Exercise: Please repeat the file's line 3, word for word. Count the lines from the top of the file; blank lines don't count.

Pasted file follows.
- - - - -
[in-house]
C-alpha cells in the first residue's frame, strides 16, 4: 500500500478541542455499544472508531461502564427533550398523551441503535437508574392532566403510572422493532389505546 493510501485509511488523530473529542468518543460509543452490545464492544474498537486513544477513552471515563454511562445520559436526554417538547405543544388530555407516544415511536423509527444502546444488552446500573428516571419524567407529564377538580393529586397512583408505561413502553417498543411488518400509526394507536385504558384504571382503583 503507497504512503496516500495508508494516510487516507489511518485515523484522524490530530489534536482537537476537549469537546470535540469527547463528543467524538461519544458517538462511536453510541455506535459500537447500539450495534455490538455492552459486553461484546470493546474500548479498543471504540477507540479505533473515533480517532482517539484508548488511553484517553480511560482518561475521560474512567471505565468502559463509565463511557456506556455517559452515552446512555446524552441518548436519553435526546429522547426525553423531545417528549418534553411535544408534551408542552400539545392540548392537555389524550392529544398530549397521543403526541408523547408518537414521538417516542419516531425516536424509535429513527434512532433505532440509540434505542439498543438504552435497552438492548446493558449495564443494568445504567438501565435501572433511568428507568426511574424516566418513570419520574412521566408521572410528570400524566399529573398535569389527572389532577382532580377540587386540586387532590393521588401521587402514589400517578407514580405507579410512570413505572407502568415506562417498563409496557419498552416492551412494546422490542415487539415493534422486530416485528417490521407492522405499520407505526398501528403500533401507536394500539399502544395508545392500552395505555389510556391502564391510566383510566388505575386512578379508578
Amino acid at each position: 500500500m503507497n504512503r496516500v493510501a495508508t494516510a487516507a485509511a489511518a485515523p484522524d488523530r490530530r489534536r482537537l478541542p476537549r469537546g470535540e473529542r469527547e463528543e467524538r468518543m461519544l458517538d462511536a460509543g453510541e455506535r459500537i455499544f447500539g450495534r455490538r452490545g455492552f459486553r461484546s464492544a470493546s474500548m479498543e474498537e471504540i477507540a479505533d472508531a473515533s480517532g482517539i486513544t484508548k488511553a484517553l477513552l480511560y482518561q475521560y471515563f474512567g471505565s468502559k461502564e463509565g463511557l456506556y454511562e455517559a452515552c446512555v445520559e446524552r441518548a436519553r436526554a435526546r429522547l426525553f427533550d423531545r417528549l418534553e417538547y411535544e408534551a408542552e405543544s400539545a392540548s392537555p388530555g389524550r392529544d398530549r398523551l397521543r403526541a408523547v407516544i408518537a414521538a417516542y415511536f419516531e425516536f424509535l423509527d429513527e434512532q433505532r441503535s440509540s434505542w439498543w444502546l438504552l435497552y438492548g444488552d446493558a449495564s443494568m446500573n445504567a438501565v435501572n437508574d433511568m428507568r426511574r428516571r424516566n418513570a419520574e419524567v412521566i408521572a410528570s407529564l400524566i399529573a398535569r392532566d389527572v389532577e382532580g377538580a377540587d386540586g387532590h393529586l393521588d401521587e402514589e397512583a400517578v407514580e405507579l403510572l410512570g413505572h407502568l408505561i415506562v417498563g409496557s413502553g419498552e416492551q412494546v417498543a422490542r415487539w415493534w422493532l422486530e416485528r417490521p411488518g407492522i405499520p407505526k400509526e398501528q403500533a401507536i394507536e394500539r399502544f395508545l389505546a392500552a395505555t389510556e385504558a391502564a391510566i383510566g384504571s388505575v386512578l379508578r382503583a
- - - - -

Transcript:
Amino acid at each position: 500500500m503507497n504512503r496516500v493510501a495508508t494516510a487516507a485509511a489511518a485515523p484522524d488523530r490530530r489534536r482537537l478541542p476537549r469537546g470535540e473529542r469527547e463528543e467524538r468518543m461519544l458517538d462511536a460509543g453510541e455506535r459500537i455499544f447500539g450495534r455490538r452490545g455492552f459486553r461484546s464492544a470493546s474500548m479498543e474498537e471504540i477507540a479505533d472508531a473515533s480517532g482517539i486513544t484508548k488511553a484517553l477513552l480511560y482518561q475521560y471515563f474512567g471505565s468502559k461502564e463509565g463511557l456506556y454511562e455517559a452515552c446512555v445520559e446524552r441518548a436519553r436526554a435526546r429522547l426525553f427533550d423531545r417528549l418534553e417538547y411535544e408534551a408542552e405543544s400539545a392540548s392537555p388530555g389524550r392529544d398530549r398523551l397521543r403526541a408523547v407516544i408518537a414521538a417516542y415511536f419516531e425516536f424509535l423509527d429513527e434512532q433505532r441503535s440509540s434505542w439498543w444502546l438504552l435497552y438492548g444488552d446493558a449495564s443494568m446500573n445504567a438501565v435501572n437508574d433511568m428507568r426511574r428516571r424516566n418513570a419520574e419524567v412521566i408521572a410528570s407529564l400524566i399529573a398535569r392532566d389527572v389532577e382532580g377538580a377540587d386540586g387532590h393529586l393521588d401521587e402514589e397512583a400517578v407514580e405507579l403510572l410512570g413505572h407502568l408505561i415506562v417498563g409496557s413502553g419498552e416492551q412494546v417498543a422490542r415487539w415493534w422493532l422486530e416485528r417490521p411488518g407492522i405499520p407505526k400509526e398501528q403500533a401507536i394507536e394500539r399502544f395508545l389505546a392500552a395505555t389510556e385504558a391502564a391510566i383510566g384504571s388505575v386512578l379508578r382503583a